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Science Matters cover art

Science Matters

By: Robert M. Hazen,James Trefil
Narrated by: Fred Sanders
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Summary

A science book for the general reader that is informative enough to be a popular textbook and yet well-written enough to appeal to general listeners. “Hazen and Trefil [are] unpretentious—good, down-to-earth, we-can-explain-anything science teachers, the kind you wish you had but never did.”—The New York Times Book Review

Knowledge of the basic ideas and principles of science is fundamental to cultural literacy. But most books on science are often too obscure or too specialized to do the general listener much good.

Science Matters is a rare exception—a science book that is informative enough for introductory courses in high school and college, and yet lucid enough for listeners uncomfortable with scientific jargon and complicated mathematics. And now, revised and expanded, it is up-to-date, so that listeners can enjoy Hazen and Trefil's refreshingly accessible explanations of the most recent developments in science, from particle physics to biotechnology.

©2009 James Trefil and Robert M. Hazen (P)2009 Random House

Critic reviews

“Lucid and lively. Hazen and Trefil have a particular genius for picturing even formidably abstract ideas in concrete images. . . . Science Matters is as good as they get” ––The Washington Post Book World

“Hazen and Trefil [are] unpretentious––good, down-to-earth, we-can-explain-anything science teachers, the kind you wish you had but never did.” ––The New York Times

“A book that even scientifically literate readers can consult . . . if they find their recollection of relativity or quantum mechanics getting shaky.” ––New Scientist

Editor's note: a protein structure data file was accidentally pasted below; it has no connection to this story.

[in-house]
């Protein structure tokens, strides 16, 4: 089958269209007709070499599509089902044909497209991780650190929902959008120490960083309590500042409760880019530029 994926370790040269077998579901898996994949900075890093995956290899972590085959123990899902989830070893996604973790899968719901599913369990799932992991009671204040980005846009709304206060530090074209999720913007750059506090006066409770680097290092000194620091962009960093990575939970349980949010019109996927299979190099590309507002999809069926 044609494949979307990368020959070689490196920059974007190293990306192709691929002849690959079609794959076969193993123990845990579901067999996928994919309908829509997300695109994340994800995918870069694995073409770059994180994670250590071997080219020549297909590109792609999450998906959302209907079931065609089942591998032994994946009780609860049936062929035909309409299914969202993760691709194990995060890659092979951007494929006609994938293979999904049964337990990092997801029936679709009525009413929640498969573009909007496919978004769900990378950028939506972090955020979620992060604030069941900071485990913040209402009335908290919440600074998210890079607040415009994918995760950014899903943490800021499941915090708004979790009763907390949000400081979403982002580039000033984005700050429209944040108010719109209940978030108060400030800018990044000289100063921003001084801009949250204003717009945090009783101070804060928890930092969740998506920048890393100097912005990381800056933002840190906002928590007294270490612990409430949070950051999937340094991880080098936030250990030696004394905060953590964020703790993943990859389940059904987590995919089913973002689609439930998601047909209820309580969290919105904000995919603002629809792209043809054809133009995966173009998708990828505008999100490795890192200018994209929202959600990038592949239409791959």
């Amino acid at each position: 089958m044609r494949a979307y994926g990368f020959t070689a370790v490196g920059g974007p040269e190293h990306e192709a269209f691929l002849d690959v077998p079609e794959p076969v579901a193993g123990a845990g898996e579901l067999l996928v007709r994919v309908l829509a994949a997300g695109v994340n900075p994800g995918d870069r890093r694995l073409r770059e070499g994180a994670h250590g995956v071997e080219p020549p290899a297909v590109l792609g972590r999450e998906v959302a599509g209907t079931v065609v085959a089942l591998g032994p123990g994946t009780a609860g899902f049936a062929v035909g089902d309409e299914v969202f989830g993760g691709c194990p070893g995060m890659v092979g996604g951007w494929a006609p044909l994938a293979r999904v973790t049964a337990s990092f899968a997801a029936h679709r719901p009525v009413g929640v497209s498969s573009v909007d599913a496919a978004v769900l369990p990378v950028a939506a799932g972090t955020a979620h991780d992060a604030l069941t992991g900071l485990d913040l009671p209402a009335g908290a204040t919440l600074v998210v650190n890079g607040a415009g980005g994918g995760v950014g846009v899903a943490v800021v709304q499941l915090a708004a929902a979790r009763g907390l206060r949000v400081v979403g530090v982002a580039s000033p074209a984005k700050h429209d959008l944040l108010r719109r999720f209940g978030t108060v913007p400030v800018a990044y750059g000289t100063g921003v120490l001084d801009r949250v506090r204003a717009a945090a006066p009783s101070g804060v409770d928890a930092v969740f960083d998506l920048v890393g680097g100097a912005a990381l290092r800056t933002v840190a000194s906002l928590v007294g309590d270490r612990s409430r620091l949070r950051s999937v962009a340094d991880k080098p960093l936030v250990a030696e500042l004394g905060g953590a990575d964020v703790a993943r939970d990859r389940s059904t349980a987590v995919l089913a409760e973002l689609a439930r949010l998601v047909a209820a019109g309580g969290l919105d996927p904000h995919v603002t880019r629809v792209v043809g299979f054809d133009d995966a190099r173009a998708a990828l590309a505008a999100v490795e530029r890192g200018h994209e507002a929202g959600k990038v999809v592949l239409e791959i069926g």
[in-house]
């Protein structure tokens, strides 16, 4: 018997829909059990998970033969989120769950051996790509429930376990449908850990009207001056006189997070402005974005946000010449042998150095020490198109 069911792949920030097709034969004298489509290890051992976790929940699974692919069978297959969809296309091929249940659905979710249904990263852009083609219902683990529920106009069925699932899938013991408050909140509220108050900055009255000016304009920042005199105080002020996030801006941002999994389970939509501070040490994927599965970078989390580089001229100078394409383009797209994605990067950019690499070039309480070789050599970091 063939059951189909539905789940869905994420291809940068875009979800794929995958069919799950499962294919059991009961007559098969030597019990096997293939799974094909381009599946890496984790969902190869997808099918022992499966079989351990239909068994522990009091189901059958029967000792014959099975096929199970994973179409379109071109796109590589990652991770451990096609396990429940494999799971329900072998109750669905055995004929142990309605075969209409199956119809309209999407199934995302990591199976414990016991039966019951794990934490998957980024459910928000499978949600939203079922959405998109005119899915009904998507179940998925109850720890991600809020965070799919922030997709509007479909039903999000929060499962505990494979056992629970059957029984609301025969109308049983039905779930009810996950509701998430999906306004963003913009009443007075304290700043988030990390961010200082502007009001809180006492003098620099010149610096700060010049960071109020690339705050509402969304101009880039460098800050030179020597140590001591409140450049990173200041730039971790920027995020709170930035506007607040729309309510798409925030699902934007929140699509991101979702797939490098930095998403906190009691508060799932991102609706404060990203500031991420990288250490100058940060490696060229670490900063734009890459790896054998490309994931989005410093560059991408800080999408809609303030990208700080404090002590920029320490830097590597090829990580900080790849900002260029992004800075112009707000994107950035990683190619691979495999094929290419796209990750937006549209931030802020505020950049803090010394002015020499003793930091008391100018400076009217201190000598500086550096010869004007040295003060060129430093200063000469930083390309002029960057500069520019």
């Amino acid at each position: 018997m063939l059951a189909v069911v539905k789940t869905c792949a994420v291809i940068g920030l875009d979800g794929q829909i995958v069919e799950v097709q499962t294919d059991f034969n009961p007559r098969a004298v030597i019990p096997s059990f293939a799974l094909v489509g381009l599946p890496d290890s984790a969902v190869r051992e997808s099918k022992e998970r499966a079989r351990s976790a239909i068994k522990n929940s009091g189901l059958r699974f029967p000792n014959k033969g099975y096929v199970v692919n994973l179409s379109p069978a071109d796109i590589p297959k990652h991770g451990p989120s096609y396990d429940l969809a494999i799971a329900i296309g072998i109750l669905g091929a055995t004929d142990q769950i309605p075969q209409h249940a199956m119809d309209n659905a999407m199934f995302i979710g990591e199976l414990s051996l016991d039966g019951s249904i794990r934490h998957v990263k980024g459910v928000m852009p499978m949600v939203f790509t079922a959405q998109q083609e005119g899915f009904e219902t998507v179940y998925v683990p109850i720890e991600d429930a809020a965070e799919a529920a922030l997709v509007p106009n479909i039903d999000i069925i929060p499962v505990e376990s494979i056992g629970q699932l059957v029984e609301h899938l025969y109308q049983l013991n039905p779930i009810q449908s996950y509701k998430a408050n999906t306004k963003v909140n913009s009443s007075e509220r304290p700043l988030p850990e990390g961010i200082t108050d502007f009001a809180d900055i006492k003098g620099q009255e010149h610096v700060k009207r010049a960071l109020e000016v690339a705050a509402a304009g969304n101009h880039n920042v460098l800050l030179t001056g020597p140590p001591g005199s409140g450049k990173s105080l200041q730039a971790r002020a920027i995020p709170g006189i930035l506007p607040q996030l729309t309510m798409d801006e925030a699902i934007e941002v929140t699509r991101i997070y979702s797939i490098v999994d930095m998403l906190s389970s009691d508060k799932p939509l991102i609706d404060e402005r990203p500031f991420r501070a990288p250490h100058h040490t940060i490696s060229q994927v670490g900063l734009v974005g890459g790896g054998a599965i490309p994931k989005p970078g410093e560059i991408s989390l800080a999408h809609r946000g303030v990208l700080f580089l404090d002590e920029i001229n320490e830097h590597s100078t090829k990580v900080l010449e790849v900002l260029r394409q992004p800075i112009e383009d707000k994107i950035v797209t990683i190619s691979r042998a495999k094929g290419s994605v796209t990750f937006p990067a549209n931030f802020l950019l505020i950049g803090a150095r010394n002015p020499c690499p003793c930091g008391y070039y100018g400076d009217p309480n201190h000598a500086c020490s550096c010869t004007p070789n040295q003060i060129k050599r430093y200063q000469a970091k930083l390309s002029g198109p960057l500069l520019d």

What listeners say about Science Matters

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    4 out of 5 stars

Good book for understanding general science.

Got this book as I am interested in some areas of Science but did not feel my school education had left me with a good base on which to build on. I would often be reading about a subject and then a concept would be thrown in to which I was not familiar. Funnily enough the book introduction talks about how some experts in one field of science can often be near clueless on subjects outside their own field of study! So it seems I'm not the only one!

The book is reasonably easy to follow and explains everything you'd need to know to get by in reading most scientific articles.

The only minor criticism I have with it is that it frequently uses imperial measurements, which is something that I feel should be avoided. The reason they have done this is that the book is targeted towards an American audience who will be more familiar with imperial measures.

The above aside I would recommend this to anyone looking to brush up on their knowledge of science in general.

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13 people found this helpful